Skip to main content

See also:

California drought affects declining birds like the tricolored blackbird

Tricolored blackbirds visit Lake Murray in 2012.
Tricolored blackbirds visit Lake Murray in 2012.
Darlene Luckins

While California did get some rain recently, the state is still in an extended drought. This drought not only affects people, but animals as well. As natural water resources dry up, birds that rely on them for nesting move elsewhere. Some of these birds move on to farmland which isn’t necessarily a bad thing. Most of these birds are insect eaters and can keep the insect population down. But, they often start nesting right around harvest time. Farmers will likely be trying to harvest their crops as early as possible to get the best prices this year.

The tricolored blackbird is one of those birds that have moved from wetter areas to those farmlands to breed. These blackbirds look a lot like red-winged blackbirds, but instead of a yellow stripe on their wings next to the red, they have a white stripe and males are more glossy. They are frequently seen here in San Diego, mostly while migrating in the spring and fall. Mostly, they reside and breed in the Central Valley where wetlands have been greatly diminished in the last hundred years.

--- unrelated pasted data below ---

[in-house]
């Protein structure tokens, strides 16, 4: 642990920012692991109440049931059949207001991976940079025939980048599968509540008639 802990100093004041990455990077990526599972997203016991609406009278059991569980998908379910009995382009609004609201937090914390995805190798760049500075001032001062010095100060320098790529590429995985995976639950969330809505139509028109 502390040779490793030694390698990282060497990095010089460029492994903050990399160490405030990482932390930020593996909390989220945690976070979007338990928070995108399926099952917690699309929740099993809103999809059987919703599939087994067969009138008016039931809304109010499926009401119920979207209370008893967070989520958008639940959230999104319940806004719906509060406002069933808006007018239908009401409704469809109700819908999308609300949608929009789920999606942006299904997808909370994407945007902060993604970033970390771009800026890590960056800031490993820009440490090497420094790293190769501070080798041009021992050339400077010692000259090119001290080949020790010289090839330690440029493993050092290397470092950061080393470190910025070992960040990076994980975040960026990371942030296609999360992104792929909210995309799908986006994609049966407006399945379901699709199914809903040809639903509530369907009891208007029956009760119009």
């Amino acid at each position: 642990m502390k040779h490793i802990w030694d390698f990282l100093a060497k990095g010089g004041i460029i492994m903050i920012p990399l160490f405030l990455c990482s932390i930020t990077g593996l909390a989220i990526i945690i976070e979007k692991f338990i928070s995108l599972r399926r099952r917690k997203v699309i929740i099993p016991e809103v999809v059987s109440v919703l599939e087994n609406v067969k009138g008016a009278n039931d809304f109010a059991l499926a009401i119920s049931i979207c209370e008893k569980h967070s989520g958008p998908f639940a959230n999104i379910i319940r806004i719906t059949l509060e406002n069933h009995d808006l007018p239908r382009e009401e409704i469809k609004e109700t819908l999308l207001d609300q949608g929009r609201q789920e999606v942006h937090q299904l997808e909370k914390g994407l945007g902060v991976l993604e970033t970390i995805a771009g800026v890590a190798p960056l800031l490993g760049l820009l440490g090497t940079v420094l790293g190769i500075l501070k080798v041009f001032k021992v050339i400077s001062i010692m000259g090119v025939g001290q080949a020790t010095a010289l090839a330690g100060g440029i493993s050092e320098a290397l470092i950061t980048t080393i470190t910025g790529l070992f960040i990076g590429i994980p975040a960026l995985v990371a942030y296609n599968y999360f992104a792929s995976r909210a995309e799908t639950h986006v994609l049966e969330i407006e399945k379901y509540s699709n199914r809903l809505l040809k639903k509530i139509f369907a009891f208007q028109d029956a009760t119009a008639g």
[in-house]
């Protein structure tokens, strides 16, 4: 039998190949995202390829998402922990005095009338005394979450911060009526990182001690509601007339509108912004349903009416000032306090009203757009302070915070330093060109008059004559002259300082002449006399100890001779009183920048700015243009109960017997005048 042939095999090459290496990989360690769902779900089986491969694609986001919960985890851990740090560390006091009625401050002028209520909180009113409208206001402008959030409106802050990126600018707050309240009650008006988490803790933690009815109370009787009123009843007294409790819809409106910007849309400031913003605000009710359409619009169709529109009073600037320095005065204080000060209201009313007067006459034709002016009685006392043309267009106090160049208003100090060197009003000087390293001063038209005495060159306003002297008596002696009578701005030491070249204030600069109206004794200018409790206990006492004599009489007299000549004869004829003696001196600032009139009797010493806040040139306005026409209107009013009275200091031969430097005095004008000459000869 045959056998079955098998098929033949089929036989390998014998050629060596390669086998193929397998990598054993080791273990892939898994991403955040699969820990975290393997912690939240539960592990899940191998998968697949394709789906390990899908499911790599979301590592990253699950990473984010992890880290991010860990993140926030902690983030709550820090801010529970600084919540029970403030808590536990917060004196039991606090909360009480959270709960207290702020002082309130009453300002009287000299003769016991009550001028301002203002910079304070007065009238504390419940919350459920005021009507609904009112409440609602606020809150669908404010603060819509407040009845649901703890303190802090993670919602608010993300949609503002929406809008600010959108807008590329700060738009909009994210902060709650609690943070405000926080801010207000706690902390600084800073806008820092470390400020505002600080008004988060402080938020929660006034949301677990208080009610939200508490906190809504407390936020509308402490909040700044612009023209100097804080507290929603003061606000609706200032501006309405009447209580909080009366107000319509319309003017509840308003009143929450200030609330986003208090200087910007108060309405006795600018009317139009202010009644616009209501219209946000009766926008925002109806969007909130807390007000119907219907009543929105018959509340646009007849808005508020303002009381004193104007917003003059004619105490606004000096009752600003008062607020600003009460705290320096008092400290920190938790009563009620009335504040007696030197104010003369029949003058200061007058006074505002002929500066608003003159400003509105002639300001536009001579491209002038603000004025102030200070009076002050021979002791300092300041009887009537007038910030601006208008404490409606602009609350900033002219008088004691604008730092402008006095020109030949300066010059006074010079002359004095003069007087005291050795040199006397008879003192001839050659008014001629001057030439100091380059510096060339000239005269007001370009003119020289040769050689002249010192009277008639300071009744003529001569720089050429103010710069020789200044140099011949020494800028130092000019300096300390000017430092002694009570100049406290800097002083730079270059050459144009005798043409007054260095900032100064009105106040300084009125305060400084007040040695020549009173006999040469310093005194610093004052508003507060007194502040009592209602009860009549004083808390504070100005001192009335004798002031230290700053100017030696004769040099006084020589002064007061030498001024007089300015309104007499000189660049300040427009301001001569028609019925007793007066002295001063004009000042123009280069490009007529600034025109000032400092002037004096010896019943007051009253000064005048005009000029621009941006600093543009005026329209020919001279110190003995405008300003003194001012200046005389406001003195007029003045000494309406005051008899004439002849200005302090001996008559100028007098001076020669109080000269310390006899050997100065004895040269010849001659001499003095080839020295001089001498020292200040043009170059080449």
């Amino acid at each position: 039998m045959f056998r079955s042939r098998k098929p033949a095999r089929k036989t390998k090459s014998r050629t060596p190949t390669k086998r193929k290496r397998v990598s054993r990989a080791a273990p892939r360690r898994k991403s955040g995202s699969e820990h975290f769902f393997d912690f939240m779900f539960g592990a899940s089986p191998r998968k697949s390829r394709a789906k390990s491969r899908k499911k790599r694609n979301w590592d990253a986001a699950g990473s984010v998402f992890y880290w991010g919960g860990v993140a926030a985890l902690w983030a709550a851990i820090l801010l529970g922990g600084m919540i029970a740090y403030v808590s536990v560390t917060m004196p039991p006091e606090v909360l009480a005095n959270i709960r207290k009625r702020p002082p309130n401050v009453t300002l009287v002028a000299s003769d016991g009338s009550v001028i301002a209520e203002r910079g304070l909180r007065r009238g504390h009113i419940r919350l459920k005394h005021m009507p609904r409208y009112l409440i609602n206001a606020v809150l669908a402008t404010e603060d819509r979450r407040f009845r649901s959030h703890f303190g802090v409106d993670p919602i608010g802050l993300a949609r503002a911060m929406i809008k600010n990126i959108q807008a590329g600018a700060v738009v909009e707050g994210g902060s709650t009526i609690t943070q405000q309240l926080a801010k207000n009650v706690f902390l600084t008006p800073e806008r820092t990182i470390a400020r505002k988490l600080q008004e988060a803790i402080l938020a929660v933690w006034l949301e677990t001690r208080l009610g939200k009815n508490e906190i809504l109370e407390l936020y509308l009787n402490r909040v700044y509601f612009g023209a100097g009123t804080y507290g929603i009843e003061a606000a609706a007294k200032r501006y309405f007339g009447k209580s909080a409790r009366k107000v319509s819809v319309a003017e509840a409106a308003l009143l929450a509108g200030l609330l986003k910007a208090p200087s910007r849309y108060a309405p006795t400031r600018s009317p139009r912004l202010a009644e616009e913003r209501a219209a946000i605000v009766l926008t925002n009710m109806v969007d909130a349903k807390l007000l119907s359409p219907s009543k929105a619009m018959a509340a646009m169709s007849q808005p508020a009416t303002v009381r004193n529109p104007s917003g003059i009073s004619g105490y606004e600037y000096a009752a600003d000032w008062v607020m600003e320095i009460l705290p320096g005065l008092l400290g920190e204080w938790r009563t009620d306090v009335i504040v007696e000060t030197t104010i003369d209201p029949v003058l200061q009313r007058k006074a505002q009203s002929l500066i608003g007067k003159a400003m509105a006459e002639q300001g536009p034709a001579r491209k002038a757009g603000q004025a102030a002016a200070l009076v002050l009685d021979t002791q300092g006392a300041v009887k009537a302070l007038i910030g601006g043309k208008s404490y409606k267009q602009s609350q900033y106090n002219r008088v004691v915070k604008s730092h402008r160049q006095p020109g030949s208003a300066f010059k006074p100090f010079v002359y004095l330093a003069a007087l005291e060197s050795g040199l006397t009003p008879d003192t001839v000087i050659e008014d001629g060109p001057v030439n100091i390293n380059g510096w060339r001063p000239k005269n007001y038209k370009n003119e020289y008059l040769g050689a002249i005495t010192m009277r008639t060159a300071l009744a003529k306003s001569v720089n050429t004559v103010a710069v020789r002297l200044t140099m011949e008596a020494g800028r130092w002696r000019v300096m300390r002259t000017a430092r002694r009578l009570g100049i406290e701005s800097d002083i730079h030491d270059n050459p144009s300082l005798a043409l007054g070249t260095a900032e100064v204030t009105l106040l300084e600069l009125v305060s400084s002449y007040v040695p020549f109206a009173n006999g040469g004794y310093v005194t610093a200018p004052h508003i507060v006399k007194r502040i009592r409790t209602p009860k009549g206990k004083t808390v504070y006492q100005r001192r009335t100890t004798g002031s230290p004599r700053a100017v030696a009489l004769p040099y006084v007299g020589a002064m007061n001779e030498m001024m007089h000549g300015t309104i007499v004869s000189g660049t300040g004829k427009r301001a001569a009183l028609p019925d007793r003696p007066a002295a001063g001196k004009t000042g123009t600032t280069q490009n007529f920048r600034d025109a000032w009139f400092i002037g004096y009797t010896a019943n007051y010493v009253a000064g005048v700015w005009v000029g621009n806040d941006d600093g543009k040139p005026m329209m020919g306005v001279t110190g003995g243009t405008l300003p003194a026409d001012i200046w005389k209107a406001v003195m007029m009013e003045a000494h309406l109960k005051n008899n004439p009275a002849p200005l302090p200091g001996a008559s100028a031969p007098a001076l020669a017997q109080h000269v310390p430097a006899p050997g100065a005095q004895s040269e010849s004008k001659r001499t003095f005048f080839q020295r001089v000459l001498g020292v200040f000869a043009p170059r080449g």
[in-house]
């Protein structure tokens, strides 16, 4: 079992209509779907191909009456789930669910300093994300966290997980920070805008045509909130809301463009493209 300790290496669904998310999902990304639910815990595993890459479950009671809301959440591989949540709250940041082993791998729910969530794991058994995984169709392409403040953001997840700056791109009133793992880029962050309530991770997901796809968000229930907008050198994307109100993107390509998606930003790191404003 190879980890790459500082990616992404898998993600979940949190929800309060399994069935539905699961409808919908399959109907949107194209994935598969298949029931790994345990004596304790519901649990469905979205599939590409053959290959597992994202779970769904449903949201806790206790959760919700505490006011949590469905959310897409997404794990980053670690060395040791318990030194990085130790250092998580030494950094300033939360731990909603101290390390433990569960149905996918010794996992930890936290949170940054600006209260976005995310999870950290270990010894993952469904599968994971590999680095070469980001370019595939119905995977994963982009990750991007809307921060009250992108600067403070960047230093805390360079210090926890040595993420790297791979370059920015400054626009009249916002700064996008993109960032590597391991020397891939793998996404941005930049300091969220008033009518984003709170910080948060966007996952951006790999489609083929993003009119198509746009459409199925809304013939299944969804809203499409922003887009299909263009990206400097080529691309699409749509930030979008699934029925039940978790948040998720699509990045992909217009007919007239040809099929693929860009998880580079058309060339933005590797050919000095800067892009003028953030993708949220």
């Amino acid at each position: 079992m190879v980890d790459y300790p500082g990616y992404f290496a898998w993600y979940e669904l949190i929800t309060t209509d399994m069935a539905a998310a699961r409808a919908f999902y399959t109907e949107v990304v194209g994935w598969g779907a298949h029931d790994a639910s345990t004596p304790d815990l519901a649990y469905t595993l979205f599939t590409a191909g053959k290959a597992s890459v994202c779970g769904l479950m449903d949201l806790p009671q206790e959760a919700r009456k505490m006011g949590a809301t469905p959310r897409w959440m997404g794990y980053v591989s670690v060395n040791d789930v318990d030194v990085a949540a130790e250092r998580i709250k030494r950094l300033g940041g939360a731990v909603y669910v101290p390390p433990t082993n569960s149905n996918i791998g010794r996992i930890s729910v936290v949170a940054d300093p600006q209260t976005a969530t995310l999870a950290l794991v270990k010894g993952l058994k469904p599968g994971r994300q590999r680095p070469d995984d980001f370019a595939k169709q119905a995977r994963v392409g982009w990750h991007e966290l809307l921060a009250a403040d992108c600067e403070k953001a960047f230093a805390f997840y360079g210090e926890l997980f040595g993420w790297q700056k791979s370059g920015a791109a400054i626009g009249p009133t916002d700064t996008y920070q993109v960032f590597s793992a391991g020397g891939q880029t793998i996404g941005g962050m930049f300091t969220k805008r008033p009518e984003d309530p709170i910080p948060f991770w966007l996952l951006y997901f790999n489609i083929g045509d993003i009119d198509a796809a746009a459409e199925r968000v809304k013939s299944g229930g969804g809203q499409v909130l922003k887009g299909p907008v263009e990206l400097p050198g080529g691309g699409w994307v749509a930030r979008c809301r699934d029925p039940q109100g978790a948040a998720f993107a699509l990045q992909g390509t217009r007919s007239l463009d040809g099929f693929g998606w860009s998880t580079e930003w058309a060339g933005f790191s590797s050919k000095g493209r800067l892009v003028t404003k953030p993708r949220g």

This species has been in decline for the last 8-10 years. They normally prefer to nest around reed beds above water. Since many of those locations have dried up during the drought, they’ve been nesting in wheat fields, often in the tens of thousands. Groups and organizations such as the Audubon Society have worked hard and spent a lot of money negotiating with farmers to delay their harvest until after the birds fledge. Tricolored blackbirds have also been hit by nest predation by grackles, which have increased their range, and increasing urbanization. And, since they appear in such large flocks, many people don’t know that they are in trouble. If they decline much further, they may have to be placed on the endangered species list.

In San Diego, these birds often are seen feeding together with red-winged blackbirds, mostly near where there is water and sufficient hiding places. They can also be seen around farms and open fields depending on how much water is available nearby. Places where they have recently been seen include Lake Murray and Lindo Lake.